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Meet Magawa, A Gold Medalist In Detecting Landmines

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Source: YouTube - PDSA

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It is estimated that four to six million landmines were laid in Cambodia alone since the 1970s, with around three million that are still undiscovered. Sadly, these landmines are the cause behind 64,000 casualties and to combat this, our hero Magawa, was brought in to save the day.

Magawa, an African giant pouched rat, has managed to sniff out 39 landmines and 28 unexploded munitions in its career and because of this, it has been awarded a prestigious gold medal from PDSA for its contributions. According to BBC, Magawa was trained by Belgium-registered charity Apopo based in Tanzania to detect landmines and tuberculosis since the 1990s.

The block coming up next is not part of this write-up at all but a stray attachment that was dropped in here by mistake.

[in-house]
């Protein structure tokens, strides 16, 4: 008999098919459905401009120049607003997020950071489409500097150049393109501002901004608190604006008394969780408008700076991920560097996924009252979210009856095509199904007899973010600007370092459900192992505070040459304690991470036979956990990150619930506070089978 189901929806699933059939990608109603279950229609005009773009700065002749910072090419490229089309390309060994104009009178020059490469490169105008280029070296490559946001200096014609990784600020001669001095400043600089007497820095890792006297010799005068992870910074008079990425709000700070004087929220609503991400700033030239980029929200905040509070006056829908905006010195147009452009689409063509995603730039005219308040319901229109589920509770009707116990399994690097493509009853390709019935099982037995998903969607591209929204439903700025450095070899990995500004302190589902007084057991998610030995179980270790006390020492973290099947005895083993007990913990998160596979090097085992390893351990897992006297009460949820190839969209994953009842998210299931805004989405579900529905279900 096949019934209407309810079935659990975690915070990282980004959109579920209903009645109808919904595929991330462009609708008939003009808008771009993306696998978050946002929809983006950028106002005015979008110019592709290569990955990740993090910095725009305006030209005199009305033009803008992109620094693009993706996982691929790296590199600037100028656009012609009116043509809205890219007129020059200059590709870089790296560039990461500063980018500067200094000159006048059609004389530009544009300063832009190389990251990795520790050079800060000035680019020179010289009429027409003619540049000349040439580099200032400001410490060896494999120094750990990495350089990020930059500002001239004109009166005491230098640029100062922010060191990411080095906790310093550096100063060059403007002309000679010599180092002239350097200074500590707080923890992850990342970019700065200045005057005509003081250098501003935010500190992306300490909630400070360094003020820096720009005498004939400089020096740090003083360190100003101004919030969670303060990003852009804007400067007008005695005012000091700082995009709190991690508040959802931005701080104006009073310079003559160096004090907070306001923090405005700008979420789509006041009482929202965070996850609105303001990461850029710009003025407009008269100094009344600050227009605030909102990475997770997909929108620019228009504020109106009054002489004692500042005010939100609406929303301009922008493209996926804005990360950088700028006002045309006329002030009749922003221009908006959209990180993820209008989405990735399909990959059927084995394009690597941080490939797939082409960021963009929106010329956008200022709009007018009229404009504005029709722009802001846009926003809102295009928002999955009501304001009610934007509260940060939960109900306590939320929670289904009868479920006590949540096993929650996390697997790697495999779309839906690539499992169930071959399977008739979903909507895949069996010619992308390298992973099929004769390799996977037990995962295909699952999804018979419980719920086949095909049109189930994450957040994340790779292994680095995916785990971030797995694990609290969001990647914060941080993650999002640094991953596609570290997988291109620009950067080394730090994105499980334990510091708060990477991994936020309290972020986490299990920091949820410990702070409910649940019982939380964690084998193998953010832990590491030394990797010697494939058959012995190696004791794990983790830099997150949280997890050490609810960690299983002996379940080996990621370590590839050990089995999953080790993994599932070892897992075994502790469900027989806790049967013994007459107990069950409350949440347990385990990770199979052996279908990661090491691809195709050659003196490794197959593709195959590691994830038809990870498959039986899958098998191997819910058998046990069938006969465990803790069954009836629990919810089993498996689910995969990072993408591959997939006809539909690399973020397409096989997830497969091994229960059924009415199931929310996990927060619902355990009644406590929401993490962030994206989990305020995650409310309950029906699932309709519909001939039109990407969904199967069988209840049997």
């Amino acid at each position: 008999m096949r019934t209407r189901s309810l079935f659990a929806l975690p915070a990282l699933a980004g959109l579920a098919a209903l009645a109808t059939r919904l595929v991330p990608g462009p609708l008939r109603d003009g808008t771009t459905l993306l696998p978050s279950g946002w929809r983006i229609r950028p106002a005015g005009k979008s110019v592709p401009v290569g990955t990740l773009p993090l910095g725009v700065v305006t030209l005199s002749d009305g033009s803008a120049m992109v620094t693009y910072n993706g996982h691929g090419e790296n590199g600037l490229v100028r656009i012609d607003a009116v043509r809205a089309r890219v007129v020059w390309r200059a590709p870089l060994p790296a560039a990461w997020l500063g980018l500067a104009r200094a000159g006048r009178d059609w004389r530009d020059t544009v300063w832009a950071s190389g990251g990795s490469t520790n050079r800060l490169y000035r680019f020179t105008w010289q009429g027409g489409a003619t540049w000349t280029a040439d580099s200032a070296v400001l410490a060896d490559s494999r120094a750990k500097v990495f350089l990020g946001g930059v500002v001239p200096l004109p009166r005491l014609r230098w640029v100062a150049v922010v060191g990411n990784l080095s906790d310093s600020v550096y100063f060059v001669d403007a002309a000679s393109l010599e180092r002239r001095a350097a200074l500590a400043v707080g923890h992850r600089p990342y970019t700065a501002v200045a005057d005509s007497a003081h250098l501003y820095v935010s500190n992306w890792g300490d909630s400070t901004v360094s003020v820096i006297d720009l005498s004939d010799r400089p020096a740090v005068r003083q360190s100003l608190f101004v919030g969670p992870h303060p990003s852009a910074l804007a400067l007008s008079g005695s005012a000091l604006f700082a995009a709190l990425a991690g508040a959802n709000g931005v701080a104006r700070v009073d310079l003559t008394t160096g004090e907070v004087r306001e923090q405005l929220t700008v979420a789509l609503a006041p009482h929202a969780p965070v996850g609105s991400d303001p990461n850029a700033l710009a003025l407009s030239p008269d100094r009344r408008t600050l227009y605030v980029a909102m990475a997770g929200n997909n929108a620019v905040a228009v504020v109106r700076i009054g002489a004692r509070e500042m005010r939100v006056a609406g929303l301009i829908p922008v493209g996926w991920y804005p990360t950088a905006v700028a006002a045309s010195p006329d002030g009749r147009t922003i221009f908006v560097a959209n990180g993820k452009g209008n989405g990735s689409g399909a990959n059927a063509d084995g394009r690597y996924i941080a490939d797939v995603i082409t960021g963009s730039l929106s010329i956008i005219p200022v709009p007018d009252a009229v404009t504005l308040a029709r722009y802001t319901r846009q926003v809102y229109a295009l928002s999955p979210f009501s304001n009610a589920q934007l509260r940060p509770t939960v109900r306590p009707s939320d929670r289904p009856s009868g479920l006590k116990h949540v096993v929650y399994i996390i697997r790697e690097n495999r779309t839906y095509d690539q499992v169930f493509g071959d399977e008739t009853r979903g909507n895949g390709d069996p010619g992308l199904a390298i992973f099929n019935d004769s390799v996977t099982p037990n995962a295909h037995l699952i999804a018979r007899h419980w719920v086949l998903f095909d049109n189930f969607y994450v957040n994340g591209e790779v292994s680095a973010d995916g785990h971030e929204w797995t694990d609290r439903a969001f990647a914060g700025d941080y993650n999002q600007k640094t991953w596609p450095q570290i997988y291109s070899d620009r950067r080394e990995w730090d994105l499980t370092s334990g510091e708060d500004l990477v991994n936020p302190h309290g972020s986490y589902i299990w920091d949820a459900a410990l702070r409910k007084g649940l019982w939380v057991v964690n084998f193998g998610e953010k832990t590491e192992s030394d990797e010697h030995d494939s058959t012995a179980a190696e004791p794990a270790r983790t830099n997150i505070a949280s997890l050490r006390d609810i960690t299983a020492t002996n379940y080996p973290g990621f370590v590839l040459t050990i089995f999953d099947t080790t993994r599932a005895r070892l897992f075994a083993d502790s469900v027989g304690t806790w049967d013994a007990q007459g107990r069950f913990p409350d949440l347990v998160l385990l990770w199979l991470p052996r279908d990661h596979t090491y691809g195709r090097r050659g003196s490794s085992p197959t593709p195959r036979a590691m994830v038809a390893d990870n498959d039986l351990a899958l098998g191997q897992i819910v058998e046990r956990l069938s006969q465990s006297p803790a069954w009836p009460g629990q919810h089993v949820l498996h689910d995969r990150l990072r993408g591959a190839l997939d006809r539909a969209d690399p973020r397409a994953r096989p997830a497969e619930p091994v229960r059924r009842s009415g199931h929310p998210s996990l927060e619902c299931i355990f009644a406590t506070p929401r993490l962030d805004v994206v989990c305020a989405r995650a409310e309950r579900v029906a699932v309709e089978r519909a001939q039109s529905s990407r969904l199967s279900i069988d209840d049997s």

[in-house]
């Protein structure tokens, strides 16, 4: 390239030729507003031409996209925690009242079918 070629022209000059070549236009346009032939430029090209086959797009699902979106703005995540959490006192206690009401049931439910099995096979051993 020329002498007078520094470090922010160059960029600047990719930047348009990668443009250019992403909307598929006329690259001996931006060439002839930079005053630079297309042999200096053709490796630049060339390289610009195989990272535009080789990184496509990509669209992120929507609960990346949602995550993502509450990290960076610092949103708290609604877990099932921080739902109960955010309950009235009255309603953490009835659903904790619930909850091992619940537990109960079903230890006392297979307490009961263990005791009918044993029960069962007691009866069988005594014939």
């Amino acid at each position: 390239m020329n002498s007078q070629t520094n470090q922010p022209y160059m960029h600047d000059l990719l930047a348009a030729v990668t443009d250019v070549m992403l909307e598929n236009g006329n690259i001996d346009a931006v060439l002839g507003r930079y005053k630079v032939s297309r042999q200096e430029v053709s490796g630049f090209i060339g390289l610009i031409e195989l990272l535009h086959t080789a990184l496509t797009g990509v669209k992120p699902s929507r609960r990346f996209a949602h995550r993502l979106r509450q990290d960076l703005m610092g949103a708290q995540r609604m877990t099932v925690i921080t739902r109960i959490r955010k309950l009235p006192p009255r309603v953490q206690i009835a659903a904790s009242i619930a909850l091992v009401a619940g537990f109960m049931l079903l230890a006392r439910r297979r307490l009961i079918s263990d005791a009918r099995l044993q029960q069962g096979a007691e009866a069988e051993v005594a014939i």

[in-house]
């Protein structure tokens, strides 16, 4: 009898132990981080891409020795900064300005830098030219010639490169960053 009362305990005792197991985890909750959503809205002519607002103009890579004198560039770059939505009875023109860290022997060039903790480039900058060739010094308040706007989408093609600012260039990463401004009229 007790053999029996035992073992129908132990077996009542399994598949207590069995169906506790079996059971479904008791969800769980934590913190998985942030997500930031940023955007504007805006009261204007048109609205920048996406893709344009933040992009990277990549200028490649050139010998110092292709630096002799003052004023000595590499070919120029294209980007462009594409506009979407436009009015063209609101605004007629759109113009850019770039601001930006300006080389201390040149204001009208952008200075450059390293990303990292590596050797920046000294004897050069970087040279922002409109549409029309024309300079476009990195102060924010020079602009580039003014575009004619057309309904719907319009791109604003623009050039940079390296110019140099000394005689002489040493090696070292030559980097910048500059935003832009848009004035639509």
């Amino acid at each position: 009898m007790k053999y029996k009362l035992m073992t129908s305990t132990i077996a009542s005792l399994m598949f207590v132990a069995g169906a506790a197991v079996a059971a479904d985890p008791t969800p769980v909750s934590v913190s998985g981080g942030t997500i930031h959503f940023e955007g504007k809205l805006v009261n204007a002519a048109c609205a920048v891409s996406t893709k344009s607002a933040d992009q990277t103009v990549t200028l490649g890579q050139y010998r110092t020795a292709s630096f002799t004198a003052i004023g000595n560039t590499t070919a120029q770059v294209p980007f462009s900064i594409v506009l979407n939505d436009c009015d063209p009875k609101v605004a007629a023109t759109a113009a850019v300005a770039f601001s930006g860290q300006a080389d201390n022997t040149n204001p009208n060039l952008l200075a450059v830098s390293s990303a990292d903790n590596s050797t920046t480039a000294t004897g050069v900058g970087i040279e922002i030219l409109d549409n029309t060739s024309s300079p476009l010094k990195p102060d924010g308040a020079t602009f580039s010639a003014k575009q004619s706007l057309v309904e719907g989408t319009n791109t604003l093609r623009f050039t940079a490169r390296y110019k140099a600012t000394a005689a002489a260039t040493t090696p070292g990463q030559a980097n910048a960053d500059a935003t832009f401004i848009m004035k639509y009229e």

Magawa can filter an area of ​​200 square meters in just 30 minutes. An area similar to the size of a tennis court takes four days for humans to detect landmines manually. To date, Magawa is said to have successfully detected landmines for an area of ​​approximately 141,000 square meters, equivalent to an area of ​​20 football fields.

Once a mine is detected, the trained rat will scratch the ground surface as a signal to the controller. Due to their small size, mice are believed to have much less risk when passing through areas filled with landmines. Magawa is said to be approaching his retirement and will be replaced by a newly trained rat soon.

Watch the full video of Magawa here:

 

Also read: 12yo Doggo Gets Medal From PDRM After He Helped Solve A Murder Case

 

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